Let and

be the eigenvalues and eigenvectors of

, respectively, that is


Ii-D Eigenvalue Shrinkage

For data with independent coordinates and equal variances, previous works [27, 28, 29, 30] show that if the population spike

is above the the Baik-Ben Arous-Péché (BBP) phase transition, then the top sample spike pops out from the Marčenko-Pastur distribution of the “noise” eigenvalues. The top eigenvalue will converge to the value given by

the spike forward map:


The underlying clean population covariance eigenvalues can be estimated by solving the quadratic equation in Eq. (13). Shrinking the eigenvalues helps to denoise the block sample covariance matrices [31].


The shrinkers set all noise eigenvalues to zero for within the support of the Marčenko-Pastur distribution and reduce other eigenvalues according to Eq. (14). Then the denoised covariance matrices are


In the Gaussian standard spiked model the empirical and true eigenvectors have an asymptotically deterministic angle: almost surely, where is the cosine forward map given by [29, 30]:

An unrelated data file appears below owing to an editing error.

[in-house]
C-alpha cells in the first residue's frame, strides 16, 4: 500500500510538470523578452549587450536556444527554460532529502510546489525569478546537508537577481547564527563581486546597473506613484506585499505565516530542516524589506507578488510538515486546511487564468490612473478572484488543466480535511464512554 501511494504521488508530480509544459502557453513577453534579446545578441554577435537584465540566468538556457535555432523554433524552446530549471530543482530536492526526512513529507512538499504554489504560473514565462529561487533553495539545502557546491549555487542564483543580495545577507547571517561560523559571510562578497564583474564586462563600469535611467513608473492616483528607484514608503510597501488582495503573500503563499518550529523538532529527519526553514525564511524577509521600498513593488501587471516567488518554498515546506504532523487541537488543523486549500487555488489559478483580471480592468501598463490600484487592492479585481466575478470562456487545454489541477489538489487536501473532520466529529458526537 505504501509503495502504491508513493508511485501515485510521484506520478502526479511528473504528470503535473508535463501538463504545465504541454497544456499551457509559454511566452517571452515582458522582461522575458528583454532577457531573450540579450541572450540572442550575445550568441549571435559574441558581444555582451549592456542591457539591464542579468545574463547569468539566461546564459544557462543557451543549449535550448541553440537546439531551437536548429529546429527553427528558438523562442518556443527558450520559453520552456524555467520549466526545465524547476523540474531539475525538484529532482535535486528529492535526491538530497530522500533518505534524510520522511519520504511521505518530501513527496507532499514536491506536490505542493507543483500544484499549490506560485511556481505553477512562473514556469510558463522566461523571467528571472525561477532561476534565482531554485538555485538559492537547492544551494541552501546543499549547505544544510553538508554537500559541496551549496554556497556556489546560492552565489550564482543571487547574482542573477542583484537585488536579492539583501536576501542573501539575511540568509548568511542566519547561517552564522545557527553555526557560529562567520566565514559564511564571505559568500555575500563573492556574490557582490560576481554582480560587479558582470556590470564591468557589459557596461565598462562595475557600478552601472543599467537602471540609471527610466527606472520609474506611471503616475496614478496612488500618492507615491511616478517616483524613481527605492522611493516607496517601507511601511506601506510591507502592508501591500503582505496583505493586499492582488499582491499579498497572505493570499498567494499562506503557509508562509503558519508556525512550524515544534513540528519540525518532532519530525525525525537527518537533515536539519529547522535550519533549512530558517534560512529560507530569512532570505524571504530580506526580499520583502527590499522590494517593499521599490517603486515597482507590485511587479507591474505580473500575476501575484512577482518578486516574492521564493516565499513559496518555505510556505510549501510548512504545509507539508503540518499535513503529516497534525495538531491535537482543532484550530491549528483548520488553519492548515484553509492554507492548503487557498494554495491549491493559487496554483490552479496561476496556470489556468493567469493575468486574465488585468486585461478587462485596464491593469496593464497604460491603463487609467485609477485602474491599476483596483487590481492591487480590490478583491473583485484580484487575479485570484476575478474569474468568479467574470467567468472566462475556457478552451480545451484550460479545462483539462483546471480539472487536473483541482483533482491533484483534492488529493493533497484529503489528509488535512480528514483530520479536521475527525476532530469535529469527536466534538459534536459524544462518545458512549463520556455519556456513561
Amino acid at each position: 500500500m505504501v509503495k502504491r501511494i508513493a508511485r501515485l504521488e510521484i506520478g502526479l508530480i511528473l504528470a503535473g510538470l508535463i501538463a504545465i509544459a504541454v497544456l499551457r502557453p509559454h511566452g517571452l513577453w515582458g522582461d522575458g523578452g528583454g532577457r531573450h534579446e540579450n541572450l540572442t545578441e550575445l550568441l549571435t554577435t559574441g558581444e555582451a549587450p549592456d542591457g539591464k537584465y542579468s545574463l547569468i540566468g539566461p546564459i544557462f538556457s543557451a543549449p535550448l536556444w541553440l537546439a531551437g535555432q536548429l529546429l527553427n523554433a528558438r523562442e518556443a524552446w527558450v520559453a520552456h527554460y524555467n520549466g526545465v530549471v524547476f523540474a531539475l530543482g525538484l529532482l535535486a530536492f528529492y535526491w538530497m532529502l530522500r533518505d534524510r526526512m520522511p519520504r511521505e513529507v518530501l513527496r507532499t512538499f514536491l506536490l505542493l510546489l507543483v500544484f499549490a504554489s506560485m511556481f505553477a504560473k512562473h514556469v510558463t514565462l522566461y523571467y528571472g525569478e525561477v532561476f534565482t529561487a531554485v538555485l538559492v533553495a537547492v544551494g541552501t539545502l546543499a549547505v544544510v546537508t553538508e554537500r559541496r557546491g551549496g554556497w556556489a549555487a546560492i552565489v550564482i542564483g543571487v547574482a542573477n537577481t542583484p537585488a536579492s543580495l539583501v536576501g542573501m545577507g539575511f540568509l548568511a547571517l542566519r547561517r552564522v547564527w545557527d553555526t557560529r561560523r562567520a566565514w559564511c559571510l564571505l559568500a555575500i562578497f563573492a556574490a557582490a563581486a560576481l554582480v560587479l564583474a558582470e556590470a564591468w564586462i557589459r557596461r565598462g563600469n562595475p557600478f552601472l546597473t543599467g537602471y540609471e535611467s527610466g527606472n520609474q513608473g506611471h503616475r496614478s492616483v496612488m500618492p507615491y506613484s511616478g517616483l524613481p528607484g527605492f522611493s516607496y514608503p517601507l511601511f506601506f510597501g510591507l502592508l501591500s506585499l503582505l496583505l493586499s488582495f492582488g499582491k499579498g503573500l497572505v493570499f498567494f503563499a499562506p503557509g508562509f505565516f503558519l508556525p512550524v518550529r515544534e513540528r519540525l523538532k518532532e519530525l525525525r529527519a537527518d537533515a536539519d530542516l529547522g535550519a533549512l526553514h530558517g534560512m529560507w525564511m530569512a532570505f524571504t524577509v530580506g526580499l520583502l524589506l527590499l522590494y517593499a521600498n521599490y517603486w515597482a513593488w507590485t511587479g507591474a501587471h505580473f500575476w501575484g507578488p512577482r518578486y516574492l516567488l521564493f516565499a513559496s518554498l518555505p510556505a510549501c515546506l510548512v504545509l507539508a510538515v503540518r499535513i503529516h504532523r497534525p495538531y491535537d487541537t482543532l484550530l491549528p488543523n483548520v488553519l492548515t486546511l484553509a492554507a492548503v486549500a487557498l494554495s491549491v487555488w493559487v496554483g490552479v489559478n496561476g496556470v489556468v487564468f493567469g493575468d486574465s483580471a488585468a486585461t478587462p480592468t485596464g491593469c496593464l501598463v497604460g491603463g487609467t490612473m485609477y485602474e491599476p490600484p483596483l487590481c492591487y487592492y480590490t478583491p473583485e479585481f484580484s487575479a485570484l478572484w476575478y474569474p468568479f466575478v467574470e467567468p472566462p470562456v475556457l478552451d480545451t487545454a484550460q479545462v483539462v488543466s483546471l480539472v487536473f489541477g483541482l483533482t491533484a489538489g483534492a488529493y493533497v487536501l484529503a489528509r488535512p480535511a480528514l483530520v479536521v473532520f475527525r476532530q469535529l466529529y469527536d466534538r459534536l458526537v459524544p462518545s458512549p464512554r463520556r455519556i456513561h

We denote by an estimate of using the estimated clean covariance eigenvalues in Eq. (14) and .

(a) clean
(b) noisy
Fig. 1: Sample clean and noisy images of the XFEL dataset. Image size is with mean photon count.

Ii-E Recoloring

Homogenization changes the direction of the clean eigenvectors. Therefore, after eigenvalue shrinkage, we recolor (heterogenize) the covariance matrix by conjugating the recoloring matrix with : . The recoloring matrix is evaluated with numerical integration,


which has a block diagonal structure and is decoupled for each angular frequency, .


Therefore, the recoloring step is also decoupled for each angular frequency sub-block. The heterogenized covariance estimators are


Similar to Eq. (18), we define which will be used to scale the heterogenized covariance matrix estimator (see Eq. (21)) and denoise the expansion coefficients (see Eqs. (23) and (24)),


Ii-F Scaling

The eigendecomposition of gives . The empirical eigenvalues are which is a biased estimate of the true eigenvalue . In [1, Sec. 4.2.3], a scaling rule was proposed to correct the bias. We extend it to the steerable case and scale each eigenvalue of by a parameter ,